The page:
It shouldn’t surprise anyone, really, that a language isn’t spoken the same way by everyone in the same country. Irish (Gaeilge) is no exception, as explained by Brian Ó Broin (no relation) in his excellent article in the Irish Times: Schism fears for Gaeilgeoirí. The idea of an Irish schism reminds me of the joke that goes around Ireland every time a new political party is formed here: the only agenda item at the first meeting is “The Split.” This is a superb article that should be read by everyone interested in the Irish language.
Brian’s research shows that Irish speakers in Ireland’s Gaeltacht (recognized Irish language-speaking regions) and those in urban areas are finding each other increasingly more difficult to understand. From my own experience, I totally agree. We really do have an urban Irish language that, at times, seens far removed from what I hear broadcast on TG4 or Raidió na Gaeltachta (RnaG.) The article explains some of the differences (while alluding to the obvious fact that perfect Irish isn’t that common anyway):
Irish has a fairly sophisticated morphological system. That is to say, words can change form in several ways. The noun cainteoir, for instance, can mutate to gcainteoir, cainteora, chainteora, cainteoirí, and gcainteoirí, depending on its grammatical function… if the pronunciation of these mutations alters or fails, the entire grammatical system of the language becomes endangered.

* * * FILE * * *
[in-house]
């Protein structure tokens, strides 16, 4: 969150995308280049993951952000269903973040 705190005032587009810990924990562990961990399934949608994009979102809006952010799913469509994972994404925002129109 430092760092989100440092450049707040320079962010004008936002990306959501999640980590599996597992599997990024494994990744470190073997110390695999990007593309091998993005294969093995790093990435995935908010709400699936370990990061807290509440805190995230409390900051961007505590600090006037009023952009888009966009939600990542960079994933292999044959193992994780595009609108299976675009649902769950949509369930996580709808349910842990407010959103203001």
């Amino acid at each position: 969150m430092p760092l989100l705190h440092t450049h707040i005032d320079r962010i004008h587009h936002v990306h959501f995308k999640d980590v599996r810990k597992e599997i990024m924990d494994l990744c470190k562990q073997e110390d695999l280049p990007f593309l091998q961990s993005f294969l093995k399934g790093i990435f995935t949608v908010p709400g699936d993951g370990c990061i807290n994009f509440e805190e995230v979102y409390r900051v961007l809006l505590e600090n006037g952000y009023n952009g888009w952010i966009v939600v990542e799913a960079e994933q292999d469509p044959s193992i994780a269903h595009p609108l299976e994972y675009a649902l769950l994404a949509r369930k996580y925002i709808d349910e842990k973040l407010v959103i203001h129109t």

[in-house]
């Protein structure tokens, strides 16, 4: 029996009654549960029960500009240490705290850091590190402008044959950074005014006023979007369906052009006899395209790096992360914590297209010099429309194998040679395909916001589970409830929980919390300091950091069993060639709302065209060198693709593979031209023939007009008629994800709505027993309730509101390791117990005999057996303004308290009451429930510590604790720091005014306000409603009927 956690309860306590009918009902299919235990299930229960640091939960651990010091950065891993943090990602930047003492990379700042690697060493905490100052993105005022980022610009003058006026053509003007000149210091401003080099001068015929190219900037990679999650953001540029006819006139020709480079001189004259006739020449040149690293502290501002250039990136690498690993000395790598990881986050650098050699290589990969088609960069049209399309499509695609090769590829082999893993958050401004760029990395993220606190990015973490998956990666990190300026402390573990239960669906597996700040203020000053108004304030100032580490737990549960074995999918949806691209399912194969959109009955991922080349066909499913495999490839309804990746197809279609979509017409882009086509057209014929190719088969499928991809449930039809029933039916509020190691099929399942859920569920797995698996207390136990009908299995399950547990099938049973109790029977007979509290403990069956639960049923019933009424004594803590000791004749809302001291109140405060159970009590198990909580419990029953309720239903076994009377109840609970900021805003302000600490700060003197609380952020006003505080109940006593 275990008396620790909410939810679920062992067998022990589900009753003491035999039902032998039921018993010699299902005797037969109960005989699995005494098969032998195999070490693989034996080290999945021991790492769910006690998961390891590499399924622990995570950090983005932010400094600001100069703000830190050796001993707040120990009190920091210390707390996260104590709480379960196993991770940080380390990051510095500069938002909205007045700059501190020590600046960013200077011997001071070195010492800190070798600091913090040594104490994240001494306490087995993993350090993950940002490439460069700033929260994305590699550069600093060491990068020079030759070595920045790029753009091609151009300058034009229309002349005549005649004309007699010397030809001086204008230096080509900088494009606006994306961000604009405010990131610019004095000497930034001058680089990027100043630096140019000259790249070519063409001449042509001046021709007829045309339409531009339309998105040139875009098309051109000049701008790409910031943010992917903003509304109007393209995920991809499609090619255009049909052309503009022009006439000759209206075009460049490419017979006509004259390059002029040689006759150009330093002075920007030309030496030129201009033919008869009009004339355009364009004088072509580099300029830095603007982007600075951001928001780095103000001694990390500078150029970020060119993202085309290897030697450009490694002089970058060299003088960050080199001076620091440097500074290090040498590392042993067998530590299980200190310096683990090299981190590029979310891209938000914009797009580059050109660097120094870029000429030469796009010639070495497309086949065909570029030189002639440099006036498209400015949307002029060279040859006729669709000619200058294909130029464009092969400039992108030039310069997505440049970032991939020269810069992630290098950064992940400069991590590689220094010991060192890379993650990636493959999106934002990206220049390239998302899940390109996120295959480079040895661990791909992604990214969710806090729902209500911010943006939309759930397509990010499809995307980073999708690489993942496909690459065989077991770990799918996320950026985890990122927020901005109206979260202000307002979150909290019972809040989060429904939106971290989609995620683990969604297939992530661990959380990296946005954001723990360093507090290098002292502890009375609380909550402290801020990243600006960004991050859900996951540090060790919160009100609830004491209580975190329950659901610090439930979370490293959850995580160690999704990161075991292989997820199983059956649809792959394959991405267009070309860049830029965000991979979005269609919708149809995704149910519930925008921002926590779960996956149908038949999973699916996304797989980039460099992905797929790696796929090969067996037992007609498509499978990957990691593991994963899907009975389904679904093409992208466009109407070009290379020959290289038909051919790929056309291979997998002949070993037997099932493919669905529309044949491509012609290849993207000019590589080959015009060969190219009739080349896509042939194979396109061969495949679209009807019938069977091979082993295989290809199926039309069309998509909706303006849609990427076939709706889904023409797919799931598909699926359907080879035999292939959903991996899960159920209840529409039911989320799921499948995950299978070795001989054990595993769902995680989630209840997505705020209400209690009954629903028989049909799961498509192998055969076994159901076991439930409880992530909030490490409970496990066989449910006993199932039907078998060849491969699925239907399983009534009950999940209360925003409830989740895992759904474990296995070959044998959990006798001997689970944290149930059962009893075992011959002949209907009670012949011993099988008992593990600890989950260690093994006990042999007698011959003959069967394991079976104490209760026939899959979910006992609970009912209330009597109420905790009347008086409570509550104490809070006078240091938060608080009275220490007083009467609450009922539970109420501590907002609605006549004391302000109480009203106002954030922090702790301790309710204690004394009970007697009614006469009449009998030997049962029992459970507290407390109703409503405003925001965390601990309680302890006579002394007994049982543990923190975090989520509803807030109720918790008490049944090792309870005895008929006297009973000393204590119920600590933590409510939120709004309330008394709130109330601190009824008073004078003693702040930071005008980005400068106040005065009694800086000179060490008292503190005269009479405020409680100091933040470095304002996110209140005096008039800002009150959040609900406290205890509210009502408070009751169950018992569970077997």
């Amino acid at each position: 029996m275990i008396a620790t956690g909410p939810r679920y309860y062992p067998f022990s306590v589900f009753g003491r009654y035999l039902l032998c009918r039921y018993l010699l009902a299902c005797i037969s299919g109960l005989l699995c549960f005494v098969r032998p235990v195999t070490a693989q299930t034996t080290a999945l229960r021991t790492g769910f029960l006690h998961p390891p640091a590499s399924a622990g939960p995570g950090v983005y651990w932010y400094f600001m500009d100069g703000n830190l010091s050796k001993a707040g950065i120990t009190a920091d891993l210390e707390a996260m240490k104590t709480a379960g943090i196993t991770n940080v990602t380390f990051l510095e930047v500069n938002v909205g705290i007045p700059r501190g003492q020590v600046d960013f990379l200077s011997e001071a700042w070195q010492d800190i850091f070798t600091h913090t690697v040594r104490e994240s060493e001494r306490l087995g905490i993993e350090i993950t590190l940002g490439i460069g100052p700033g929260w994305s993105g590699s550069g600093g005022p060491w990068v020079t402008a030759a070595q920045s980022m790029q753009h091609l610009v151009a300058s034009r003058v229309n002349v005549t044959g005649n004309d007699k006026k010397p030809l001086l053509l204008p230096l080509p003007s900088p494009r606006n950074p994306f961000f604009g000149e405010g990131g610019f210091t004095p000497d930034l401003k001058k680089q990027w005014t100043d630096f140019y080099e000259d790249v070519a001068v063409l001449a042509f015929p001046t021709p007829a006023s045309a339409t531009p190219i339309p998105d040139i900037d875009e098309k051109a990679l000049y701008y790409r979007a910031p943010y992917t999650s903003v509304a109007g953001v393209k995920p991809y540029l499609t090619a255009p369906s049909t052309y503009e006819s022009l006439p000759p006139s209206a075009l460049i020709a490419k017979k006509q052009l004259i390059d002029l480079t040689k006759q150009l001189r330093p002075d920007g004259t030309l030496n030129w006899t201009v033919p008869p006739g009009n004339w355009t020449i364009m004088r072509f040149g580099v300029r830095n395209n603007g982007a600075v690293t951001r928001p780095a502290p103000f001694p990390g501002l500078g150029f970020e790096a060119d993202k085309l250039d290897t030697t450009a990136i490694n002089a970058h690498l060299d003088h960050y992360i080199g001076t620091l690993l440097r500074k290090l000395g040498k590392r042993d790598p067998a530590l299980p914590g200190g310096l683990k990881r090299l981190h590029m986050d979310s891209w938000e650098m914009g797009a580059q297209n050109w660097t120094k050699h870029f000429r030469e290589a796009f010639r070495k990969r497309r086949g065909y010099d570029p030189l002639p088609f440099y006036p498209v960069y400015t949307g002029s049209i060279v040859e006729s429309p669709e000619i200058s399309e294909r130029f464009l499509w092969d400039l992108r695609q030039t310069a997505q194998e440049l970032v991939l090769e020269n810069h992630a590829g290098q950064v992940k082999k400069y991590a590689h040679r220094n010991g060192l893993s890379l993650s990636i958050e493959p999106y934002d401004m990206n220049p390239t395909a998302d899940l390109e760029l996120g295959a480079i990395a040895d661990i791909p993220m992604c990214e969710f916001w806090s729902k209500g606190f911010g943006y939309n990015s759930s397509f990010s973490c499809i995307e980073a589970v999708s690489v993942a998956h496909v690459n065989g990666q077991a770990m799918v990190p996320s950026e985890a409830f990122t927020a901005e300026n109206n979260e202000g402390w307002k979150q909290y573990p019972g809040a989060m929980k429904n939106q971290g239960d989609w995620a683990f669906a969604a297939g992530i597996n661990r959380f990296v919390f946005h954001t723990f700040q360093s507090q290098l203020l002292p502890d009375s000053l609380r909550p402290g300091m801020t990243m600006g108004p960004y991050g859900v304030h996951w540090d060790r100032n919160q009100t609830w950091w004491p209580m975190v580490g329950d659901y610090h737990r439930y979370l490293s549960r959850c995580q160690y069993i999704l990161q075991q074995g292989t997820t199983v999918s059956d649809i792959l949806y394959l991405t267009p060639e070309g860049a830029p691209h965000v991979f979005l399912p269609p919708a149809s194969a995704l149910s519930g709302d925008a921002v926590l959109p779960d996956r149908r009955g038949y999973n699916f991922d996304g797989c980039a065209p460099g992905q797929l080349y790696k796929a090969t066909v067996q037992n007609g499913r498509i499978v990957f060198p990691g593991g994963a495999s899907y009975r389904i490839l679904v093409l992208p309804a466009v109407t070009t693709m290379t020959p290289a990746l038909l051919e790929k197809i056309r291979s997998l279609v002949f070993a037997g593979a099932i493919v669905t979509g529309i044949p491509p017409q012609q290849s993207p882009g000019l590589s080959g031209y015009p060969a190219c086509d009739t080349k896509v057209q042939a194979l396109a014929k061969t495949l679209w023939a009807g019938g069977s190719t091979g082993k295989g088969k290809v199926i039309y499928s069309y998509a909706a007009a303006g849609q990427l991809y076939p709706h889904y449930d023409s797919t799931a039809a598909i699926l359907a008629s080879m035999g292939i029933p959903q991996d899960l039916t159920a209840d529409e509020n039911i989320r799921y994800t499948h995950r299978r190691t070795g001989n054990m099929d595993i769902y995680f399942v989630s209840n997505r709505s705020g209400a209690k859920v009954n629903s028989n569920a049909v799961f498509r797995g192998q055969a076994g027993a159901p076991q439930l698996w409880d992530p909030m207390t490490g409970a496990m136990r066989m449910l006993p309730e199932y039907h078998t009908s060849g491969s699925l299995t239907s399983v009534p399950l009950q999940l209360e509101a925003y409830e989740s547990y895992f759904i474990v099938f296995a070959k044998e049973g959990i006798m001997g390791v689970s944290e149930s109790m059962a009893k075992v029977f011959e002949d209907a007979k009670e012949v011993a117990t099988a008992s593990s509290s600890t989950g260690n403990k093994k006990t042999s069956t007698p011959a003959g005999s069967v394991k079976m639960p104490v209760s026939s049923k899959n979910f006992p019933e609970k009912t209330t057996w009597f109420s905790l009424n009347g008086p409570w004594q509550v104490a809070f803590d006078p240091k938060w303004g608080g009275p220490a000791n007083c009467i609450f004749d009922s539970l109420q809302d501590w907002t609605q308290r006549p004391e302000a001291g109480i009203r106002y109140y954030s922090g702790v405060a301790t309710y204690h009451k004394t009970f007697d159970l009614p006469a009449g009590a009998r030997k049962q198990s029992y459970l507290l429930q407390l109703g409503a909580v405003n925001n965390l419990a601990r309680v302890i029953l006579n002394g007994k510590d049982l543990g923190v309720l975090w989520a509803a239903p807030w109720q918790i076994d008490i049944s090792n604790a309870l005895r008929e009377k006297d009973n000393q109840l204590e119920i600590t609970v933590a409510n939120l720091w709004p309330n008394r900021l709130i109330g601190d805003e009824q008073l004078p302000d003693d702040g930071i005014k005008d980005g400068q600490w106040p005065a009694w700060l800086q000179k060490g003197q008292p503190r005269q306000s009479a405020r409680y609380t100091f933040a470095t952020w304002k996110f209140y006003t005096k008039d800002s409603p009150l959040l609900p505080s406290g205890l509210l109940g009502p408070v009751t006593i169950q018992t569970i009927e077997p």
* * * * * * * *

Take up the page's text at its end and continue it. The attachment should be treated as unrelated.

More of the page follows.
When I analysed the expected morphological changes in the nouns of newsreaders, I found that newsreaders on RnaG, reading the news and speaking off the cuff, missed a fairly unremarkable 2 to 6 per cent. Newsreaders on urban stations, however, missed 40 per cent of expected changes.
In terms of expected pronunciation, the relaxed urban speakers missed almost every opportunity to lenite or eclipse – the séimhiú and urú – usually failing, for example, to mark any masculine nouns that were in the plural or genitive. This is an extraordinary development, and the urban dialect of Irish seems to have not yet developed any strategies to deal with it.
So, us Irish urban dwellers, who speak Irish without formalized grammar, but with a wide ranging vocabularly, appear to be in the vanguard of a Pidgin, possibly emerging Creole variant of the language.
Funny, but I feel almost proud to be part of this development. Especially when it counteracts any notion that the Irish language is actually losing popularity.